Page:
Apartment Poetry Quarterly

17A              17B              17C              17D              17E              17F


17e Kim Hyesoon




To be mummified alive, to be a floating corpse, this is what you must do. First, boil grain. Next, climb mountains. The mountains should be clean and fresh, covered in snow. Then, walk. Walk again. Walk all day. Eat only nuts. After a while, stop eating them, too. Subsist only on resin and the barks of pine trees. They will be your preservatives. Your fingernails will grow thin. The muscles inside your eardrums will soften and you will hear as clearly as is imaginable. You will hear a mosquito from leagues away. Your organs will shrink. Your stomach will shrink so much that a single walnut will be difficult to digest. Without this hard labor, the fat of your body will absorb the water of your body as you starve to death. Too much water will rot your body. The dead body rots when it absorbs water. You must also reduce how much you drink. Endure only with the strength of your muscles and organs. Your body will be so light that when you try to take a bath it will float on water. Someone will have to press you down so that your body will sink into the tub. There won’t be pain. It will be tiring, and your stomach will prickle now and then. You will meditate. Meditation will serve to stop your metabolism. You will drink tea made from the red sap of poison ivy. Because you won’t have the flesh of your skin for the ivy’s poison to swell in, the color of the ivy will seep into your stomach and intestines. Enjoy bathing in hot springs until breath leaves your body. Hot springs filled with arsenic are preferred. That will kill the germs, bacteria, and potential maggots. All the pink inside your body will be killed. After many years of this process, taken step by step, you will become a completely dried-out mummy, and the breath of your life will slip out of your body. You will be sitting upright when you die. No one will know. You will be so light that you won’t return to earth.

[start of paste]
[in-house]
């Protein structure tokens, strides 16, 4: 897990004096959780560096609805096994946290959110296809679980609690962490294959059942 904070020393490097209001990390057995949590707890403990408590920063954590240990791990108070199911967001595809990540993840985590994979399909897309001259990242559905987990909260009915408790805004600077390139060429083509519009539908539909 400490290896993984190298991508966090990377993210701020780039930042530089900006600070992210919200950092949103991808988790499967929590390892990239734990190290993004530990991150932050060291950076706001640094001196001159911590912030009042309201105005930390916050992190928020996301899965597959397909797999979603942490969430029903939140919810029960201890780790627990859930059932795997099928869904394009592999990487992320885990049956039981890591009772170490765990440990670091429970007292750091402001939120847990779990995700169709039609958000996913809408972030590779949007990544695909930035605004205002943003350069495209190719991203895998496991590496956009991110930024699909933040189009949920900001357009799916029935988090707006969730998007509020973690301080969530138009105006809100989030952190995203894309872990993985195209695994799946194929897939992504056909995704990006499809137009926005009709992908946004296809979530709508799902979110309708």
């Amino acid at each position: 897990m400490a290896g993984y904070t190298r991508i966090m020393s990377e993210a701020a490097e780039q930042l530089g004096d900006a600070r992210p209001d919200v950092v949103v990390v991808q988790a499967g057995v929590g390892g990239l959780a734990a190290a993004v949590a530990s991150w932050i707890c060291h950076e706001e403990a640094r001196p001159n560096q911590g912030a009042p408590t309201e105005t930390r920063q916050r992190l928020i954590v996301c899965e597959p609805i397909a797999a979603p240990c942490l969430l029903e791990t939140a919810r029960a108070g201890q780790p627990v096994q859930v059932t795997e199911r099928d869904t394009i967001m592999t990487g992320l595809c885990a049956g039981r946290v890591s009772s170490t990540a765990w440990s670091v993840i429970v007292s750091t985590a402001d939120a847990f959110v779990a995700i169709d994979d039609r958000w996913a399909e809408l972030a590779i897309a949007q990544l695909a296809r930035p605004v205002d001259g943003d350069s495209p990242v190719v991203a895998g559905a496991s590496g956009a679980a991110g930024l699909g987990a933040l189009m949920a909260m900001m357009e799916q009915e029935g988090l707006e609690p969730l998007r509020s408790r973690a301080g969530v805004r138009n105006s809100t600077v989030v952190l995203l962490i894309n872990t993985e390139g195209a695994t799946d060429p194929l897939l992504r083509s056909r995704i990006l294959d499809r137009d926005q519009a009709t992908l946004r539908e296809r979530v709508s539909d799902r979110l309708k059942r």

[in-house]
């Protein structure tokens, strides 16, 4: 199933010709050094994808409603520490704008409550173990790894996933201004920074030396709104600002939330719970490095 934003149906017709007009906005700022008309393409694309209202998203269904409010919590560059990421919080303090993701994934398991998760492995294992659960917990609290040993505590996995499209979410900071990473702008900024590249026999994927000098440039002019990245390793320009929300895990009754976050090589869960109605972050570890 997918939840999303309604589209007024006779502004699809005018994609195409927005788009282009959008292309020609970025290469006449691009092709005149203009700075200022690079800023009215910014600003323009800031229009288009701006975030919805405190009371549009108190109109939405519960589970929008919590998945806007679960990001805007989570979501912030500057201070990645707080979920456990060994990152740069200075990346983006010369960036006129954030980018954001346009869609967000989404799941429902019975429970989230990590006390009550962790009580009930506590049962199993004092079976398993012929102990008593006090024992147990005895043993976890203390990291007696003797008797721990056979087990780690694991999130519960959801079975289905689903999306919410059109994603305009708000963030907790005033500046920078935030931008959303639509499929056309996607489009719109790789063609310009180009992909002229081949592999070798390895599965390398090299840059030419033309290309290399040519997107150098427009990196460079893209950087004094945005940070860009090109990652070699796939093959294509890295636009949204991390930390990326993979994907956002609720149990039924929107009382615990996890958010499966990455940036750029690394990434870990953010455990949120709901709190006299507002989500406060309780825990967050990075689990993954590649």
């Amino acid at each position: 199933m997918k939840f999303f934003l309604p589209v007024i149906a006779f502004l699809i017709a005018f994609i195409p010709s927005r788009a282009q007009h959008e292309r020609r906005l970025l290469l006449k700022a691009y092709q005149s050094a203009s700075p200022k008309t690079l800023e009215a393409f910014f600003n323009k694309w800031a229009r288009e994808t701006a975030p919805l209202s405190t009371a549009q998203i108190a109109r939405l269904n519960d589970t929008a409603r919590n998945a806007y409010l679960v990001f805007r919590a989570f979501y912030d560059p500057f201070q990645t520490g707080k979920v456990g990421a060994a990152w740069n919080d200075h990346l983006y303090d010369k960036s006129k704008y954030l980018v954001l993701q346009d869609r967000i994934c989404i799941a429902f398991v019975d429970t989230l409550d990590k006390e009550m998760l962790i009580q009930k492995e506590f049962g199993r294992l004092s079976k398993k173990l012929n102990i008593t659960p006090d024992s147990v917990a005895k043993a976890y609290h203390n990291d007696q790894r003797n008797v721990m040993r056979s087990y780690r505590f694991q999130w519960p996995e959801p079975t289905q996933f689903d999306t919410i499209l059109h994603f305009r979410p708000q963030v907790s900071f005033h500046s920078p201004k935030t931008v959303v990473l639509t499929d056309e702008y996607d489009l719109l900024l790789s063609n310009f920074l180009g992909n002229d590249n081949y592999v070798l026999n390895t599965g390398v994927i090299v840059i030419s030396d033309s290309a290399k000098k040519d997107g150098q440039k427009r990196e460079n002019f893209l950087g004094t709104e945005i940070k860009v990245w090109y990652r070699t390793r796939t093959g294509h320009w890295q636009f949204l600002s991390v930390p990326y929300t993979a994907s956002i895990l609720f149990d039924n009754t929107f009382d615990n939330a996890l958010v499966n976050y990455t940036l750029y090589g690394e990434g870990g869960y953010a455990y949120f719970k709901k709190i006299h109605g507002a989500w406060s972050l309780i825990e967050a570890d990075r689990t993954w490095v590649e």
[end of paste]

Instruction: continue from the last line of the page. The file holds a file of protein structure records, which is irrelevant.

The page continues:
Your body will be preserved for centuries and millennia. You will be a tourist attraction. You will even be worshipped.






The country of poetry is where a name is erased.

Where one can say, I am the scribe of an invisible girl.

Where one can get away with saying, I write down whatever the girl says.

A poet who came to talk to me said, “Please say your own name, then draw your future and tell us about it.”

The poetry of ‘I’ is where the name of ‘I’ is erased.

The ‘I’ there is the one who is most terrified of the name of ‘I.’

Poetry is the language of the one who has dropped beneath one’s name.

Because one’s name carries death.

Because in poetry ‘my’ is the one who can’t stand ‘I’ the most.

Once one has run far away from a name, poetry finally begins.

Poetry goes beyond a ‘name,’ beyond identity, toward the pattern I drew as I was washed out into anonymity, the design of that pattern, where verbs and adjectives try to fulfill themselves by drawing patterns inside the design, where pronouns and nouns turn into verbs and scatter. It is the secret of their escape.

A nameless one

A nameless one, s/he whose name no one knows in the world,

The one whose name everyone else has forgotten

Is coming down the valley.

S/he kisses the stream of the valley and drinks its water.

The blue sky clings to his/her sleeves.